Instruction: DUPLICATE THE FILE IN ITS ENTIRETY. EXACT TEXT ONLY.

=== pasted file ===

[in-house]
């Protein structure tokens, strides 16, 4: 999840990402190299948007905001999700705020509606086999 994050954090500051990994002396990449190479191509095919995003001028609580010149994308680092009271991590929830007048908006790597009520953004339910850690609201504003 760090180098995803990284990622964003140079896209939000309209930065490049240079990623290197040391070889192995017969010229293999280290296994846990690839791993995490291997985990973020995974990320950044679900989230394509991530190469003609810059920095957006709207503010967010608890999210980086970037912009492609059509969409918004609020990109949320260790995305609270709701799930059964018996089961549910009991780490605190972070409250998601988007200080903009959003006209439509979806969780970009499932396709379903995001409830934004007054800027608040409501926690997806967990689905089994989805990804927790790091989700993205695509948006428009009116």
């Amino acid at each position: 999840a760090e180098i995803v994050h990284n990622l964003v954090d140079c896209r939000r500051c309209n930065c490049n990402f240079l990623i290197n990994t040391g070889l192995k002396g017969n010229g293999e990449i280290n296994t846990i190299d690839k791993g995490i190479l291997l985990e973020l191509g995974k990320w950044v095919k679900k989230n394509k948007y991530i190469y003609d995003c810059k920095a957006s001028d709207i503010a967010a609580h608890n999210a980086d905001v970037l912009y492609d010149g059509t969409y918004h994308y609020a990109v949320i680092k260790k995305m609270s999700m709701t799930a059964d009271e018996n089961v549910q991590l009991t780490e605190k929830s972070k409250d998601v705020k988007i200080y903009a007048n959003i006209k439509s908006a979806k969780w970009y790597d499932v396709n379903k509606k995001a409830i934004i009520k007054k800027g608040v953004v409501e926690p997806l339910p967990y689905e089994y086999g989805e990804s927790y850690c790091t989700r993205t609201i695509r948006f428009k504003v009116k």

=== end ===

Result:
[in-house]
């Protein structure tokens, strides 16, 4: 999840990402190299948007905001999700705020509606086999 994050954090500051990994002396990449190479191509095919995003001028609580010149994308680092009271991590929830007048908006790597009520953004339910850690609201504003 760090180098995803990284990622964003140079896209939000309209930065490049240079990623290197040391070889192995017969010229293999280290296994846990690839791993995490291997985990973020995974990320950044679900989230394509991530190469003609810059920095957006709207503010967010608890999210980086970037912009492609059509969409918004609020990109949320260790995305609270709701799930059964018996089961549910009991780490605190972070409250998601988007200080903009959003006209439509979806969780970009499932396709379903995001409830934004007054800027608040409501926690997806967990689905089994989805990804927790790091989700993205695509948006428009009116």
């Amino acid at each position: 999840a760090e180098i995803v994050h990284n990622l964003v954090d140079c896209r939000r500051c309209n930065c490049n990402f240079l990623i290197n990994t040391g070889l192995k002396g017969n010229g293999e990449i280290n296994t846990i190299d690839k791993g995490i190479l291997l985990e973020l191509g995974k990320w950044v095919k679900k989230n394509k948007y991530i190469y003609d995003c810059k920095a957006s001028d709207i503010a967010a609580h608890n999210a980086d905001v970037l912009y492609d010149g059509t969409y918004h994308y609020a990109v949320i680092k260790k995305m609270s999700m709701t799930a059964d009271e018996n089961v549910q991590l009991t780490e605190k929830s972070k409250d998601v705020k988007i200080y903009a007048n959003i006209k439509s908006a979806k969780w970009y790597d499932v396709n379903k509606k995001a409830i934004i009520k007054k800027g608040v953004v409501e926690p997806l339910p967990y689905e089994y086999g989805e990804s927790y850690c790091t989700r993205t609201i695509r948006f428009k504003v009116k």